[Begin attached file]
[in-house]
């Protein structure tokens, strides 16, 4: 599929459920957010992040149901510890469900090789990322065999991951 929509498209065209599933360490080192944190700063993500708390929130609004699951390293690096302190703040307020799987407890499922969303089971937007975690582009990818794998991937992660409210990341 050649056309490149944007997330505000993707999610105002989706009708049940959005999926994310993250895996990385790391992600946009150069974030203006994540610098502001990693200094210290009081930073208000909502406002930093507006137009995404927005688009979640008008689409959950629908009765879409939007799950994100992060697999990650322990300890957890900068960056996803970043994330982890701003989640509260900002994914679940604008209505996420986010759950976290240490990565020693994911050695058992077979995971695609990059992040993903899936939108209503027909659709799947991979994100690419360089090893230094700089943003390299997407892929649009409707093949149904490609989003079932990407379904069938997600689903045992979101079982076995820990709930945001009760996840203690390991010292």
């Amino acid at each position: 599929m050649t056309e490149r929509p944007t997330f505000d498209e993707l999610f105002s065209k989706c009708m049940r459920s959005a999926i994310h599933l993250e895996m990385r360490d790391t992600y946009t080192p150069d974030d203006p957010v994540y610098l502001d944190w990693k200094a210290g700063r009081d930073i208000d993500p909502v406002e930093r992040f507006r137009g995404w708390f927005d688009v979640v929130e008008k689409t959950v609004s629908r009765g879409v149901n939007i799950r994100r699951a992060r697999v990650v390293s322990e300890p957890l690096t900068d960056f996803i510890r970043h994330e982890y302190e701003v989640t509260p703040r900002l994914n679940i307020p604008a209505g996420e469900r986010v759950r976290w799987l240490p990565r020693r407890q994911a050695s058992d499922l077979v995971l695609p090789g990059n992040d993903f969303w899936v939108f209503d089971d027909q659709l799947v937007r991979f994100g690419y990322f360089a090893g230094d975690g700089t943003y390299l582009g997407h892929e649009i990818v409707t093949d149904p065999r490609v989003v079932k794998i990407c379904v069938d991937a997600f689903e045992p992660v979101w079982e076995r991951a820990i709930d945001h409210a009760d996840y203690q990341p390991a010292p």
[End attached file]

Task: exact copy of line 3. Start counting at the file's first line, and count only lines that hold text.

């Amino acid at each position: 599929m050649t056309e490149r929509p944007t997330f505000d498209e993707l999610f105002s065209k989706c009708m049940r459920s959005a999926i994310h599933l993250e895996m990385r360490d790391t992600y946009t080192p150069d974030d203006p957010v994540y610098l502001d944190w990693k200094a210290g700063r009081d930073i208000d993500p909502v406002e930093r992040f507006r137009g995404w708390f927005d688009v979640v929130e008008k689409t959950v609004s629908r009765g879409v149901n939007i799950r994100r699951a992060r697999v990650v390293s322990e300890p957890l690096t900068d960056f996803i510890r970043h994330e982890y302190e701003v989640t509260p703040r900002l994914n679940i307020p604008a209505g996420e469900r986010v759950r976290w799987l240490p990565r020693r407890q994911a050695s058992d499922l077979v995971l695609p090789g990059n992040d993903f969303w899936v939108f209503d089971d027909q659709l799947v937007r991979f994100g690419y990322f360089a090893g230094d975690g700089t943003y390299l582009g997407h892929e649009i990818v409707t093949d149904p065999r490609v989003v079932k794998i990407c379904v069938d991937a997600f689903e045992p992660v979101w079982e076995r991951a820990i709930d945001h409210a009760d996840y203690q990341p390991a010292p």